His title is vice president of baseball operations. The Orioles list him No. 2 on their front-office depth chart, just under executive VP Dan Duquette. But to Brady Anderson, a role that typically equates to assistant general manager is not enough.

“I made up my mind early on that I’m not going to stop doing what I’m good at,” Anderson said. “There are things I can learn from somebody like Dan and do better, but I’m not going to stop doing what I can do to help the team.”

Anderson, a former outfielder who played 14 of his 15 seasons with the Orioles, fills a multitude of roles for the club – coaching, overseeing the team’s strength and conditioning program, influencing player moves and occasionally assisting in the negotiating of contracts.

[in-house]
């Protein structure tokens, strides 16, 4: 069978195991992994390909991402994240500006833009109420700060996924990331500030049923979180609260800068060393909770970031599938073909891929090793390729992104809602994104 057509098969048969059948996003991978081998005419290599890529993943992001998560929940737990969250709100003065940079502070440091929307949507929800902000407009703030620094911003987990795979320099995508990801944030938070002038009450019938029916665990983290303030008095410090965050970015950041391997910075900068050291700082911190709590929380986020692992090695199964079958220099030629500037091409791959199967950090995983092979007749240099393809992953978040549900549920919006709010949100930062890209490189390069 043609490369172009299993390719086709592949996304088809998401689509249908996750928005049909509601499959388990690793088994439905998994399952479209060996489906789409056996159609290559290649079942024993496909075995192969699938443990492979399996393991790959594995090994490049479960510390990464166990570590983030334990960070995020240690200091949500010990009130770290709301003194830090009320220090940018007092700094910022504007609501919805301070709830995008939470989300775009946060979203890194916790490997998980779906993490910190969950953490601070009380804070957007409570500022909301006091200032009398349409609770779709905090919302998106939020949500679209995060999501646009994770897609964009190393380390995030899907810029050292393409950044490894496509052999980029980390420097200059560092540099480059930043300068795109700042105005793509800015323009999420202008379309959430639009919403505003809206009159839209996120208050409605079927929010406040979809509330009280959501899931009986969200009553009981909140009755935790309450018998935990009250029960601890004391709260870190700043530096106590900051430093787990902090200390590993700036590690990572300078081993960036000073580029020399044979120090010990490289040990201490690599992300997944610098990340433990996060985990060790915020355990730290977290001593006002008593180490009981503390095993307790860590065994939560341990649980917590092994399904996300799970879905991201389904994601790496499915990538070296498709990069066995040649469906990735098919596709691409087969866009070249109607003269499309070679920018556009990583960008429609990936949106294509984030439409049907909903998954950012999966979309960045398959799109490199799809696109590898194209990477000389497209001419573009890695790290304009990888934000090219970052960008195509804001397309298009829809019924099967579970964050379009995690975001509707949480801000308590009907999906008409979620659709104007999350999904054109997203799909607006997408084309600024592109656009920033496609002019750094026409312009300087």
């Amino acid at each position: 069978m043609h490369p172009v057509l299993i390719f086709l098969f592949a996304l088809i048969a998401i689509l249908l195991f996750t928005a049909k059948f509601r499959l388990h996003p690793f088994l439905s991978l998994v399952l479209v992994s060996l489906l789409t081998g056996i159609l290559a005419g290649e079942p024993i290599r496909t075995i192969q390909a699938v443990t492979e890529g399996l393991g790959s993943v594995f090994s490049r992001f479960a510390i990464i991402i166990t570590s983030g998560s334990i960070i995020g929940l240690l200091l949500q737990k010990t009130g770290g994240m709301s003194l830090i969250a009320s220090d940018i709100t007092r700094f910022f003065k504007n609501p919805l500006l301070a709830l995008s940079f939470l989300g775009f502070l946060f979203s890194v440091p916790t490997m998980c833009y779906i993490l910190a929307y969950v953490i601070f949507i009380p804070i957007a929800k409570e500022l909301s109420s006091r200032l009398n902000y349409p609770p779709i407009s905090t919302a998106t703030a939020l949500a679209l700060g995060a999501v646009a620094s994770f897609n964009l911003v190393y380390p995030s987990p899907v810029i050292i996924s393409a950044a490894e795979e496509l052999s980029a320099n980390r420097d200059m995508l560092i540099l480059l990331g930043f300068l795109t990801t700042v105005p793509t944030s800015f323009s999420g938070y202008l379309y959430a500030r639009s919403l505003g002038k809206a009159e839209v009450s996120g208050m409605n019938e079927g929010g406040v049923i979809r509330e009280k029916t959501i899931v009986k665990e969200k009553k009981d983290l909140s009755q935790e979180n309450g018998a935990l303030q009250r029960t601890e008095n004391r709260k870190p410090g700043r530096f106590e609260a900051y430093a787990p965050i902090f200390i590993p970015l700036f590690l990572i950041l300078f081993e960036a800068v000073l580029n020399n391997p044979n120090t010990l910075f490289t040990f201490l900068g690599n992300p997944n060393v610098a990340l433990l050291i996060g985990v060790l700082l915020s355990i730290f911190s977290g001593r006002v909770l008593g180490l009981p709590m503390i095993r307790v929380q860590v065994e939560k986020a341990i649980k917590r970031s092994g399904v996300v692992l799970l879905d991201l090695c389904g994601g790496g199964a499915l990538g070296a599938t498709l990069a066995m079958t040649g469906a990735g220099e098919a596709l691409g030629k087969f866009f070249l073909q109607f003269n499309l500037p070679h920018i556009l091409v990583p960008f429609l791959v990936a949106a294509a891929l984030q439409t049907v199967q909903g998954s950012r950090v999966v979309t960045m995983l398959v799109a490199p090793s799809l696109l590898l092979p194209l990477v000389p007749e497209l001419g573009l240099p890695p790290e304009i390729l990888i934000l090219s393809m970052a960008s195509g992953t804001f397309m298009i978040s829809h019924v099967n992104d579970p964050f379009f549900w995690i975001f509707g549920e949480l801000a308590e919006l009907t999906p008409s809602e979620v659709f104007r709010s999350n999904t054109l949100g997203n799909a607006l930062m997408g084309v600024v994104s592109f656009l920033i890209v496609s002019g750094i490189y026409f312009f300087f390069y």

His position is unique within the industry, his duties unusually broad for someone with no previous coaching or front-office experience.

Duquette, manager Buck Showalter and center fielder Adam Jones are among those who praise Anderson as an asset, with Showalter saying, “We view him as nothing but a positive.”

Others with past or present ties to the Orioles, however, consider Anderson a source of friction and tension as he blurs the lines between executive and former player.